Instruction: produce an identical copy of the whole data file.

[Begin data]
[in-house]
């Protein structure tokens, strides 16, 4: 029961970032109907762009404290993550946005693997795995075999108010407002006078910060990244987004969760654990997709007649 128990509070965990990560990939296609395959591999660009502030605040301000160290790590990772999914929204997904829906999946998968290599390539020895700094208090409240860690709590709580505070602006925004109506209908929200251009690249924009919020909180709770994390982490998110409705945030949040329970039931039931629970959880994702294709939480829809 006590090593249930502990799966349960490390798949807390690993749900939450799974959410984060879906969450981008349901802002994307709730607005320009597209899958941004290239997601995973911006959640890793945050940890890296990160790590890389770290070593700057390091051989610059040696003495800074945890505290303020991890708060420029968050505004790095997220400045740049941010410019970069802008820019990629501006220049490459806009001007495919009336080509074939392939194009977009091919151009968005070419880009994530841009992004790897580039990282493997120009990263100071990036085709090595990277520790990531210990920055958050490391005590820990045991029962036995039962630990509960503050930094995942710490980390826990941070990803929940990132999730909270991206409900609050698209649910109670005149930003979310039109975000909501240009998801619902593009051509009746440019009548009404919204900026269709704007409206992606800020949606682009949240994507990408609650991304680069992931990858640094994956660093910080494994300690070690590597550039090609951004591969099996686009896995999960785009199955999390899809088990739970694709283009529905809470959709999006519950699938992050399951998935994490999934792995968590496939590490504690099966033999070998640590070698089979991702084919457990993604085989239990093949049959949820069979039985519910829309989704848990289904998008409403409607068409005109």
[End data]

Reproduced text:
[in-house]
């Protein structure tokens, strides 16, 4: 029961970032109907762009404290993550946005693997795995075999108010407002006078910060990244987004969760654990997709007649 128990509070965990990560990939296609395959591999660009502030605040301000160290790590990772999914929204997904829906999946998968290599390539020895700094208090409240860690709590709580505070602006925004109506209908929200251009690249924009919020909180709770994390982490998110409705945030949040329970039931039931629970959880994702294709939480829809 006590090593249930502990799966349960490390798949807390690993749900939450799974959410984060879906969450981008349901802002994307709730607005320009597209899958941004290239997601995973911006959640890793945050940890890296990160790590890389770290070593700057390091051989610059040696003495800074945890505290303020991890708060420029968050505004790095997220400045740049941010410019970069802008820019990629501006220049490459806009001007495919009336080509074939392939194009977009091919151009968005070419880009994530841009992004790897580039990282493997120009990263100071990036085709090595990277520790990531210990920055958050490391005590820990045991029962036995039962630990509960503050930094995942710490980390826990941070990803929940990132999730909270991206409900609050698209649910109670005149930003979310039109975000909501240009998801619902593009051509009746440019009548009404919204900026269709704007409206992606800020949606682009949240994507990408609650991304680069992931990858640094994956660093910080494994300690070690590597550039090609951004591969099996686009896995999960785009199955999390899809088990739970694709283009529905809470959709999006519950699938992050399951998935994490999934792995968590496939590490504690099966033999070998640590070698089979991702084919457990993604085989239990093949049959949820069979039985519910829309989704848990289904998008409403409607068409005109």